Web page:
In 2014, I completed my bachelor’s degree in Communication and Media studies at the University of Saint Joseph, then joined the Macao government’s elite athlete training subsidy plan launched in that year. I was among the first cohort of full-time athletes to benefit from this programme.
Without the subsidy plan, my career as an athlete would have been much more challenging because I would have had to work to support myself. I wouldn’t have been able to devote so much time and energy to training. As a full-time karate athlete, I train for at least five hours every day except for Tuesdays. My routine includes agility and fitness training, as well as technical skills.
How did you prepare for the National Games?
We couldn’t join any overseas tournaments over the past two years due to the Covid-19 pandemic. As a result, we missed the chance to compete internationally and gauge our performance levels. We watched tournaments online to find out how the athletes from other countries or regions performed.
The referee panel at a karate tournament assesses performances according to technical and athletic presentation. So it is crucial to analyse other athletes and find out which katas score best. For instance, for male athletes, we often choose katas that showcase more powerful strikes to impress the judges.
How did it feel to win bronze at the National Games?
I can’t describe how happy and excited I feel. I hadn’t won a medal for eight years – since the 2013 East Asian Games. Although I had never received any pressure from the government or my team, it was hard. I really wanted to repay their support with a strong performance and good results.
I was nervous the night before the match. I had no appetite for dinner. The next day, I woke up at 4 am and couldn’t fall back to sleep, even though the match didn’t start until 9:45 am. So it was tough. Fortunately, the anxiety faded when I arrived at the competition venue, and I was focused entirely on the competition.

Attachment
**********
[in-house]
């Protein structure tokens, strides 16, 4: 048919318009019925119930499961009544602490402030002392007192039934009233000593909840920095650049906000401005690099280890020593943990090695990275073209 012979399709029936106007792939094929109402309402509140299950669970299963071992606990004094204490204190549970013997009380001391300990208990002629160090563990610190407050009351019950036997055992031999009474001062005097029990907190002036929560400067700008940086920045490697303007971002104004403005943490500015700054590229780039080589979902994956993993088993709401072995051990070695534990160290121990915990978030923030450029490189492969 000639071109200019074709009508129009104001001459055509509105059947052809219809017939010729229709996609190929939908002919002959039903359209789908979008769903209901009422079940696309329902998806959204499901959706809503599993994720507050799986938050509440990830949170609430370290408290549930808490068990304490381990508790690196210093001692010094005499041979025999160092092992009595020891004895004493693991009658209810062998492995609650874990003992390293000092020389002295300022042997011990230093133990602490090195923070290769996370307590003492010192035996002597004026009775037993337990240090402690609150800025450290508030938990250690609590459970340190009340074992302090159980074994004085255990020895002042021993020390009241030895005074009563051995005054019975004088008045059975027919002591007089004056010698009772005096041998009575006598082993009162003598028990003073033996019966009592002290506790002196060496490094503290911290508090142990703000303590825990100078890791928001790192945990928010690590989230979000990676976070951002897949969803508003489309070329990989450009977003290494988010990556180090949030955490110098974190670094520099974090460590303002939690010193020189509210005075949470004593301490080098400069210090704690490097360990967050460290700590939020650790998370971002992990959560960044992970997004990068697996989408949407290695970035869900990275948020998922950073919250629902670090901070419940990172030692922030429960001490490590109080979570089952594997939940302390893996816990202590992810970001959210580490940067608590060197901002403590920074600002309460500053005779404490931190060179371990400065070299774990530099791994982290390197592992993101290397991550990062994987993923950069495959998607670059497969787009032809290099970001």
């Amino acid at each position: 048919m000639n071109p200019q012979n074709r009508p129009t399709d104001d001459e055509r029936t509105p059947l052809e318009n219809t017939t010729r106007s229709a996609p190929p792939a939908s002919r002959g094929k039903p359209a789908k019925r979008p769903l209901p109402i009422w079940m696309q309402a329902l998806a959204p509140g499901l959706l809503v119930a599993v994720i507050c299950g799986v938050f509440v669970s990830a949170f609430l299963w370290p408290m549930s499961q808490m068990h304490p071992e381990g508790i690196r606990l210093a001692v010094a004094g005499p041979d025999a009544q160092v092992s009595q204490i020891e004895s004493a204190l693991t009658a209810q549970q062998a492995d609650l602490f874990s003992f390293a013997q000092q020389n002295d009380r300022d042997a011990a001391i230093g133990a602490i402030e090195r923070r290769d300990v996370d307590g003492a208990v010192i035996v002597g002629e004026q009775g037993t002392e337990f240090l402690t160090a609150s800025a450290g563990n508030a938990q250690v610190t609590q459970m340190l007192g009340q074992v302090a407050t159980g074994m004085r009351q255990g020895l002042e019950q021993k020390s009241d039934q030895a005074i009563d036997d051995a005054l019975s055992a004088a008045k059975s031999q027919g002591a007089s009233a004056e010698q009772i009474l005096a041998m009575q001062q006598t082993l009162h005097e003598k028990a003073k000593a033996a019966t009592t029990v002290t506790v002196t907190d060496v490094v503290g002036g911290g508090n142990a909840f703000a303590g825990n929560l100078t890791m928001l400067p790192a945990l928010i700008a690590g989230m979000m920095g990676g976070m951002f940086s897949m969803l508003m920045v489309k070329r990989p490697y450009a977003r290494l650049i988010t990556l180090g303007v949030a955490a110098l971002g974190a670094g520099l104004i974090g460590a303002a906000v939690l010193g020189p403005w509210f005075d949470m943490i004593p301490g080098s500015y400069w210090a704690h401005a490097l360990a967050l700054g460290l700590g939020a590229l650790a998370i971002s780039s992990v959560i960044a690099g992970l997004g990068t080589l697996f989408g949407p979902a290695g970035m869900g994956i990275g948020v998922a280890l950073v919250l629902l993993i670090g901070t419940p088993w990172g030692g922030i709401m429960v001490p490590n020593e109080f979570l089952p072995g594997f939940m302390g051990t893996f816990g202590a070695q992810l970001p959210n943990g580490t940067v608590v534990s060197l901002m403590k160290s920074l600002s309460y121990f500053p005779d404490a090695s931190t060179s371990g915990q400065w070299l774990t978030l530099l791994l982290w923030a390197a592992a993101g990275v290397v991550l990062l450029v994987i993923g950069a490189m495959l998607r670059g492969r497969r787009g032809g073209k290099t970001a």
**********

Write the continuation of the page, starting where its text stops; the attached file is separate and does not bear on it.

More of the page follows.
I felt quite confident that I would win a medal when performing the katas in front of the judges. I knew I had nailed it and delivered my best performance.
What’s next for you?
I am already preparing for the Asian Games in Hangzhou next year. Due to my age, the Asian Games will be the last competition I join as a professional athlete. After my retirement, I am thinking about becoming a coach because I want to keep contributing to karate in Macao and help train young athletes.
Alternatively, I will apply for the Macao government’s Education Subsidy Program for Retired Elite Athletes and pursue a bachelor’s degree in Japanese Studies. I have made some friends in Japan during my training and tournaments there, so I want to learn the language.
What have you observed about karate in Macao?
Things have changed a lot since the Macao Karate Youth Academy was established in 2013 by the Sports Bureau of Macao and the Macau Karate-do Federation. More children and teenagers are learning karate at the academy and local studios.
The students are very active in the local tournaments, and their parents are supportive. By winning the bronze medal at the National Games, I hope that I can inspire more young people in Macao to join the karate world.